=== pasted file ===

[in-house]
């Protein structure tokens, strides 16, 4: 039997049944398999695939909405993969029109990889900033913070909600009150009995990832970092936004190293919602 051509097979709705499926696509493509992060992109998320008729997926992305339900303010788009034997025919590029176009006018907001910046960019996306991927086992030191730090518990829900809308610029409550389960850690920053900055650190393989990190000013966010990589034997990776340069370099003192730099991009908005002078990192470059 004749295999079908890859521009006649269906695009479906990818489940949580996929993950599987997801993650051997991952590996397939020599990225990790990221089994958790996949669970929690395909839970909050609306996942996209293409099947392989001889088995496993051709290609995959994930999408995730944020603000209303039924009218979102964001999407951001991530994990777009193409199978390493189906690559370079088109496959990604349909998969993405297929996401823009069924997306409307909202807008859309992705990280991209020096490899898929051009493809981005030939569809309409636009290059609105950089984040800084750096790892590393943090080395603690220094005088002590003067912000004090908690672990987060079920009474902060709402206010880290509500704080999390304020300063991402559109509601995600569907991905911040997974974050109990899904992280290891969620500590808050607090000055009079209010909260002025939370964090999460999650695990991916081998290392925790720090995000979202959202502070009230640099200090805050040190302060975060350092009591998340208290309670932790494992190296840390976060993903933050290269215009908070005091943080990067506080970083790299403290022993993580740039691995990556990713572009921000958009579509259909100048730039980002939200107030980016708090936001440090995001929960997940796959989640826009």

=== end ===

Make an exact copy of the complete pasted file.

[in-house]
């Protein structure tokens, strides 16, 4: 039997049944398999695939909405993969029109990889900033913070909600009150009995990832970092936004190293919602 051509097979709705499926696509493509992060992109998320008729997926992305339900303010788009034997025919590029176009006018907001910046960019996306991927086992030191730090518990829900809308610029409550389960850690920053900055650190393989990190000013966010990589034997990776340069370099003192730099991009908005002078990192470059 004749295999079908890859521009006649269906695009479906990818489940949580996929993950599987997801993650051997991952590996397939020599990225990790990221089994958790996949669970929690395909839970909050609306996942996209293409099947392989001889088995496993051709290609995959994930999408995730944020603000209303039924009218979102964001999407951001991530994990777009193409199978390493189906690559370079088109496959990604349909998969993405297929996401823009069924997306409307909202807008859309992705990280991209020096490899898929051009493809981005030939569809309409636009290059609105950089984040800084750096790892590393943090080395603690220094005088002590003067912000004090908690672990987060079920009474902060709402206010880290509500704080999390304020300063991402559109509601995600569907991905911040997974974050109990899904992280290891969620500590808050607090000055009079209010909260002025939370964090999460999650695990991916081998290392925790720090995000979202959202502070009230640099200090805050040190302060975060350092009591998340208290309670932790494992190296840390976060993903933050290269215009908070005091943080990067506080970083790299403290022993993580740039691995990556990713572009921000958009579509259909100048730039980002939200107030980016708090936001440090995001929960997940796959989640826009």